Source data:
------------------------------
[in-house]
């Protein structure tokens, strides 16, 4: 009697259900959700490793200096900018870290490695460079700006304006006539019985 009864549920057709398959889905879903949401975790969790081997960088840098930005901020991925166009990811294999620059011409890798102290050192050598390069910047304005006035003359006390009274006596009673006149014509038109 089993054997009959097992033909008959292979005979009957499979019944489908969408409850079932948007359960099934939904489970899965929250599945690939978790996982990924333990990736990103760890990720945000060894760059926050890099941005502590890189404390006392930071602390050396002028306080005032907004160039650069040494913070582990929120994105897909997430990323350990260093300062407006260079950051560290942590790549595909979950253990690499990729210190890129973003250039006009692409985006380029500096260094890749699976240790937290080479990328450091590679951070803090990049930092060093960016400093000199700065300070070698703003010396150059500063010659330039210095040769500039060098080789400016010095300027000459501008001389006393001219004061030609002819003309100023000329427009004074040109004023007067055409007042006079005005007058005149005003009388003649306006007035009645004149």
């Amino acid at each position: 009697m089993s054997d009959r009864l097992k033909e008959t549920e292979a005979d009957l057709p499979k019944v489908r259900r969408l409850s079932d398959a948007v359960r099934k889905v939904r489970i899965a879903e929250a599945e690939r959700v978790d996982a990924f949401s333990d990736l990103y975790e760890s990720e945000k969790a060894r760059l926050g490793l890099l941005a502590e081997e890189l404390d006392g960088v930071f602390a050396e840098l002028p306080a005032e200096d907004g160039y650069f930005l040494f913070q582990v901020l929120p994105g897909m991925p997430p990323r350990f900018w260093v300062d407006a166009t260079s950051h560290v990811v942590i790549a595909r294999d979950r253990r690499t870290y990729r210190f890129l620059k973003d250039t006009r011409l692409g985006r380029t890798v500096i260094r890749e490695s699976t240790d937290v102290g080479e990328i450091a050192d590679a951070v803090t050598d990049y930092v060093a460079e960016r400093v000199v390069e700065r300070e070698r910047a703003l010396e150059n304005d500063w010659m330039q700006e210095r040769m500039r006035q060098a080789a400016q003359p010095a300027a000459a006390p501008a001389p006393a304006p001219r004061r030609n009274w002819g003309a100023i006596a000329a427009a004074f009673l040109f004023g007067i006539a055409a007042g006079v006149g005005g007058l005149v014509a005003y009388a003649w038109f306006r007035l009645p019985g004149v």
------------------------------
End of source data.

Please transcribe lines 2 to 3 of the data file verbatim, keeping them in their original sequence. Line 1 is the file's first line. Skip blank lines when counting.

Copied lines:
């Protein structure tokens, strides 16, 4: 009697259900959700490793200096900018870290490695460079700006304006006539019985 009864549920057709398959889905879903949401975790969790081997960088840098930005901020991925166009990811294999620059011409890798102290050192050598390069910047304005006035003359006390009274006596009673006149014509038109 089993054997009959097992033909008959292979005979009957499979019944489908969408409850079932948007359960099934939904489970899965929250599945690939978790996982990924333990990736990103760890990720945000060894760059926050890099941005502590890189404390006392930071602390050396002028306080005032907004160039650069040494913070582990929120994105897909997430990323350990260093300062407006260079950051560290942590790549595909979950253990690499990729210190890129973003250039006009692409985006380029500096260094890749699976240790937290080479990328450091590679951070803090990049930092060093960016400093000199700065300070070698703003010396150059500063010659330039210095040769500039060098080789400016010095300027000459501008001389006393001219004061030609002819003309100023000329427009004074040109004023007067055409007042006079005005007058005149005003009388003649306006007035009645004149």
């Amino acid at each position: 009697m089993s054997d009959r009864l097992k033909e008959t549920e292979a005979d009957l057709p499979k019944v489908r259900r969408l409850s079932d398959a948007v359960r099934k889905v939904r489970i899965a879903e929250a599945e690939r959700v978790d996982a990924f949401s333990d990736l990103y975790e760890s990720e945000k969790a060894r760059l926050g490793l890099l941005a502590e081997e890189l404390d006392g960088v930071f602390a050396e840098l002028p306080a005032e200096d907004g160039y650069f930005l040494f913070q582990v901020l929120p994105g897909m991925p997430p990323r350990f900018w260093v300062d407006a166009t260079s950051h560290v990811v942590i790549a595909r294999d979950r253990r690499t870290y990729r210190f890129l620059k973003d250039t006009r011409l692409g985006r380029t890798v500096i260094r890749e490695s699976t240790d937290v102290g080479e990328i450091a050192d590679a951070v803090t050598d990049y930092v060093a460079e960016r400093v000199v390069e700065r300070e070698r910047a703003l010396e150059n304005d500063w010659m330039q700006e210095r040769m500039r006035q060098a080789a400016q003359p010095a300027a000459a006390p501008a001389p006393a304006p001219r004061r030609n009274w002819g003309a100023i006596a000329a427009a004074f009673l040109f004023g007067i006539a055409a007042g006079v006149g005005g007058l005149v014509a005003y009388a003649w038109f306006r007035l009645p019985g004149v």